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Let $R$ be a PID,$M$ an $R$-module and $M$ is the direct sum of $M_1, \dots, M_k$ where $M_i \leq M$ for $1 \leq i \leq k$.

Now let $N$ be a submodule of $M$ .

Is it true that $N$ is the direct sum of $N_1,\dots,N_t$ where $N_i \lt N$ and $N_{k-t+1} \le M_i$?

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I have tried to format it. Please correct if there were mistakes. – Aryabhata Jan 5 '11 at 21:04
There are no mistakes.Thank you for your help.Next time I' ll try to do it myself – t.k Jan 7 '11 at 9:28
up vote 3 down vote accepted

For a general module M over a PID R, its submodules need not even be isomorphic to direct sums of submodules of its proper direct summands. For instance, the Z-module Q10 is a direct sum of proper submodules, but it has directly indecomposable submodules of rank 10 (so they cannot be written as any non-trivial direct sum). Since the torsion-free rank of a submodule can only decrease, this means M = Q⊕Q9 is a counterexample.

If we try to do what the question asks, and get a direct sum decomposition from submodules of the direct summands, then things go wrong even for M=Z/2Z ⊕ Z/2Z and the submodule N={(x,x):x in Z/2Z }. N is directly indecomposable, and is not a submodule of the specified direct summands of M (though it is itself a summand in a different decomposition).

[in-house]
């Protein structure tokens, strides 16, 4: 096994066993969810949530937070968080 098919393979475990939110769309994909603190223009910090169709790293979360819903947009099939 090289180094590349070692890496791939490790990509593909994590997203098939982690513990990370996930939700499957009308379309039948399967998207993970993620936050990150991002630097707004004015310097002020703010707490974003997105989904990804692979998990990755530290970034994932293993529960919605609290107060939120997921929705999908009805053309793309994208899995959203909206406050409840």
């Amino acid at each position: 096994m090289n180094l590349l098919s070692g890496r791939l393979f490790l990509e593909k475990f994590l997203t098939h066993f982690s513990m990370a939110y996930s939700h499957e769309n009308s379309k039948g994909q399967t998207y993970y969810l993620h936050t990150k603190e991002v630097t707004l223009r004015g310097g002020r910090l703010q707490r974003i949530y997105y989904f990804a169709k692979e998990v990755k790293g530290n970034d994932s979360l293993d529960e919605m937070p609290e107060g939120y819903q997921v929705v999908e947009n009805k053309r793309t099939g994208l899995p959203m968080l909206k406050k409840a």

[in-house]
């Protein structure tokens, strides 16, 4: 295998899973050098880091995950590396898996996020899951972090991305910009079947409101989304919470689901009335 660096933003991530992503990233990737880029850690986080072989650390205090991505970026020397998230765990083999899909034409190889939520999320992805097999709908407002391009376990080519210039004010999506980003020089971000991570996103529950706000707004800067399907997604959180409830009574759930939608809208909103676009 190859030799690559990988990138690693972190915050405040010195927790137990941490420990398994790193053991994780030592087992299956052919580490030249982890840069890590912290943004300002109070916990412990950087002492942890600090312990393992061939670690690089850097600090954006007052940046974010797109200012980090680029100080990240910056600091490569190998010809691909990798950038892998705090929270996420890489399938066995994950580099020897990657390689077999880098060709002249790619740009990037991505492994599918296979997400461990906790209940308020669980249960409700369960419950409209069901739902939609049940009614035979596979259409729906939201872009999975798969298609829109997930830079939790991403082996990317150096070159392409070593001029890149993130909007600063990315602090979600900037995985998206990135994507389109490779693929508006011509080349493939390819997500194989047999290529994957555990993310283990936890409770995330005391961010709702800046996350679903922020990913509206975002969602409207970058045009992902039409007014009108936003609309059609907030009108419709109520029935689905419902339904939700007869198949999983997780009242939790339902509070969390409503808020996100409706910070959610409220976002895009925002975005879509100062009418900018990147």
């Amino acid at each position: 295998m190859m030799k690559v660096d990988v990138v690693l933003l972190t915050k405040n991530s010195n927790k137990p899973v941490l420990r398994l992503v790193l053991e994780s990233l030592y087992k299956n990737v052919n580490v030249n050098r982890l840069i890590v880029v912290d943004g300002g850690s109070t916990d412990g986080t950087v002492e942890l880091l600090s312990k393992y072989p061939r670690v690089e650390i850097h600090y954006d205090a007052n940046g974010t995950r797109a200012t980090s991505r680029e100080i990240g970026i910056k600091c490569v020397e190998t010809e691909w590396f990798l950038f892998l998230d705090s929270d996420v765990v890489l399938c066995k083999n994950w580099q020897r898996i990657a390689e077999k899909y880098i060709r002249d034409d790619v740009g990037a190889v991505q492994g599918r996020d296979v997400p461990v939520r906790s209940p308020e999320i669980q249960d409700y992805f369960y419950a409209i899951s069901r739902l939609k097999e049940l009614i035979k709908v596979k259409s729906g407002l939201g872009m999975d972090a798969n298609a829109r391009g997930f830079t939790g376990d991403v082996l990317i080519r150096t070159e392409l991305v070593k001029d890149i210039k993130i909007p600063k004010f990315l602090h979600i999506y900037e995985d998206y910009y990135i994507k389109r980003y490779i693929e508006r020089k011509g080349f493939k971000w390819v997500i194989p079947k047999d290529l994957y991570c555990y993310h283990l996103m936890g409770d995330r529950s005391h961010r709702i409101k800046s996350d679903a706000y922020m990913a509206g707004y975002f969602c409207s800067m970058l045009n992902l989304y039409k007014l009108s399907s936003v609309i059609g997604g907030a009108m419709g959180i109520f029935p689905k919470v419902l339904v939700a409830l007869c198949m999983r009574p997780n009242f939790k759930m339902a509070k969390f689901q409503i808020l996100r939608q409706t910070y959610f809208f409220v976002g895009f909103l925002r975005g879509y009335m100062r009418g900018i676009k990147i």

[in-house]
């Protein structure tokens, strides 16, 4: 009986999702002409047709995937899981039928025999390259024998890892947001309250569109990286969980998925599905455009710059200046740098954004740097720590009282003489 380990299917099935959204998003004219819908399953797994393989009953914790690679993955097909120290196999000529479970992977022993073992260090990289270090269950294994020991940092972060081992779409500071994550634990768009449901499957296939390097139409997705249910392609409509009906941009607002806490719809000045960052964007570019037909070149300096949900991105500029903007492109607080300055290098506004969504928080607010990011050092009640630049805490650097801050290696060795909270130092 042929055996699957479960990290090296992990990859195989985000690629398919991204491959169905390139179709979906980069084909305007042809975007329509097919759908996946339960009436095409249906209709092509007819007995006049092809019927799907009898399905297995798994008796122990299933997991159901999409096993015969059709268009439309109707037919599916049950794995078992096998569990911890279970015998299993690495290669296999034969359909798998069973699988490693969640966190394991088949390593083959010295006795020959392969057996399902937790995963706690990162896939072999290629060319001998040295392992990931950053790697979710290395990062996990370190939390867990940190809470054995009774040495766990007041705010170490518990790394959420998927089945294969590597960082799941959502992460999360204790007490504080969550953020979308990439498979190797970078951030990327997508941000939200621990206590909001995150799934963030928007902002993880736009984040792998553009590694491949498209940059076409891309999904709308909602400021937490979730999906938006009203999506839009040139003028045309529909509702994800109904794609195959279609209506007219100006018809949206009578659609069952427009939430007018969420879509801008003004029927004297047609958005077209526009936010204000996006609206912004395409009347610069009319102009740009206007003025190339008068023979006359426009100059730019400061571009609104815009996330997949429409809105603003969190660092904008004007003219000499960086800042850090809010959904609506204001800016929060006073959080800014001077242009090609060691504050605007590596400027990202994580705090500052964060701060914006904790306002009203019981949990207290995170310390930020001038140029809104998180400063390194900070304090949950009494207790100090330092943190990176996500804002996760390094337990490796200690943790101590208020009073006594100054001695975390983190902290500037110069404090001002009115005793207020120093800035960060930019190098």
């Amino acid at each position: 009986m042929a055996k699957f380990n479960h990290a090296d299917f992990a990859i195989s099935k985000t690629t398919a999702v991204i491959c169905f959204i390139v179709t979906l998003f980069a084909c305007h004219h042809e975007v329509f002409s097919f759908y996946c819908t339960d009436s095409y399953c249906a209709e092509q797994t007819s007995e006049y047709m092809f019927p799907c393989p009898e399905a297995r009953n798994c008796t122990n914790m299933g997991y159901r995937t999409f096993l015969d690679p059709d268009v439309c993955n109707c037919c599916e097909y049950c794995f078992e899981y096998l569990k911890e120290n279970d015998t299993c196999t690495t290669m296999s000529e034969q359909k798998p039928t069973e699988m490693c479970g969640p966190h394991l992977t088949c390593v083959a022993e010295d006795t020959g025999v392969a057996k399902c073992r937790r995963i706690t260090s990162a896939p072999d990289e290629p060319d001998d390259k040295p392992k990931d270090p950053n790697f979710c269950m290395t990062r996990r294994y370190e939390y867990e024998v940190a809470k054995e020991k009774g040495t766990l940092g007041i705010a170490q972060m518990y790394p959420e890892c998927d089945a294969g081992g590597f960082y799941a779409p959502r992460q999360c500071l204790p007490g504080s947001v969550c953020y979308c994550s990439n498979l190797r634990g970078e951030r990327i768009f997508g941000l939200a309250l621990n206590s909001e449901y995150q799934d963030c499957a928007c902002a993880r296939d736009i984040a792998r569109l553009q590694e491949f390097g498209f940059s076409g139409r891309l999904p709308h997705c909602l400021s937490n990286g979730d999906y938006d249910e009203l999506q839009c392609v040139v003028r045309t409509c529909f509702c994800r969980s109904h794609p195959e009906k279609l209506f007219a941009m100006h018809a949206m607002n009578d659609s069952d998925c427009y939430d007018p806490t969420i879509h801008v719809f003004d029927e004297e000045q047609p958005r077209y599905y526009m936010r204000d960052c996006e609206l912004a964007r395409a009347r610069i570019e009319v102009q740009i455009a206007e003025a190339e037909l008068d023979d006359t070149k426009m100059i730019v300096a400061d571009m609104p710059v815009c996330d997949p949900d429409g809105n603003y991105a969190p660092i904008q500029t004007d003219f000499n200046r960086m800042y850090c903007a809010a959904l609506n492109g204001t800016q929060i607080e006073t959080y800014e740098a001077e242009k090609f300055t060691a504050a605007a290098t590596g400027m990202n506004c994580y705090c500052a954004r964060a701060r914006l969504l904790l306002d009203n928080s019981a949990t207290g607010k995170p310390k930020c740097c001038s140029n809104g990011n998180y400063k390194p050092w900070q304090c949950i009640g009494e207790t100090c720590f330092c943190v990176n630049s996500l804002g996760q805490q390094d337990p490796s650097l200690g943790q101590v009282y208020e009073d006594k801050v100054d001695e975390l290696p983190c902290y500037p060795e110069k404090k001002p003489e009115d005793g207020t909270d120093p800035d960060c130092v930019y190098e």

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Is $N \simeq \mathbb{Z}/2\mathbb{Z}$, via $(x,x) \mapsto x$ – Juan S Jun 3 '11 at 23:33
@Qwirk: yes, exactly. – Jack Schmidt Jun 3 '11 at 23:35
and so if $M = M_1 \oplus M_2 = \mathbb{Z}/2\mathbb{Z} \oplus \mathbb{Z}/2\mathbb{Z}$, then $N \cap M_1 = N \cap M_2 = \mathbb{Z}/2\mathbb{Z}$? (I am trying to reconcile all the answer's here - specifically Prometheus' comment that $N \cap M_1 = 0)$ – Juan S Jun 3 '11 at 23:43
@Qwirk, the problem is ≅-isomorphism is not the same as set equality. M1 = { (0,0), (1,0) }, M2 = { (0,0), (0,1) } and N = { (0,0), (1,1) }, so M1∩N = M2∩N = { (0,0) }. Rasmus's and Prometheus's examples are the same as this one, using C or Z instead of my Z/2Z. – Jack Schmidt Jun 3 '11 at 23:47
ahh, got it, thank you! – Juan S Jun 4 '11 at 0:51

Take $R=\mathbb{Z}$, $M=\mathbb{Z} \oplus \mathbb{Z}= M_1 \oplus M_2$ and $N=\mathbb{Z}\cdot (1,1)$.

$N\cap M_1 =N\cap M_2 = 0$ so it can't be a direct sum of submodules of $M_1, M_2$

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If I understand the question correctly then $$ \mathbb C\cdot(1,1)\subset \mathbb C\oplus\mathbb C $$ is a counterexample (here if have chosen $R=\mathbb C$).

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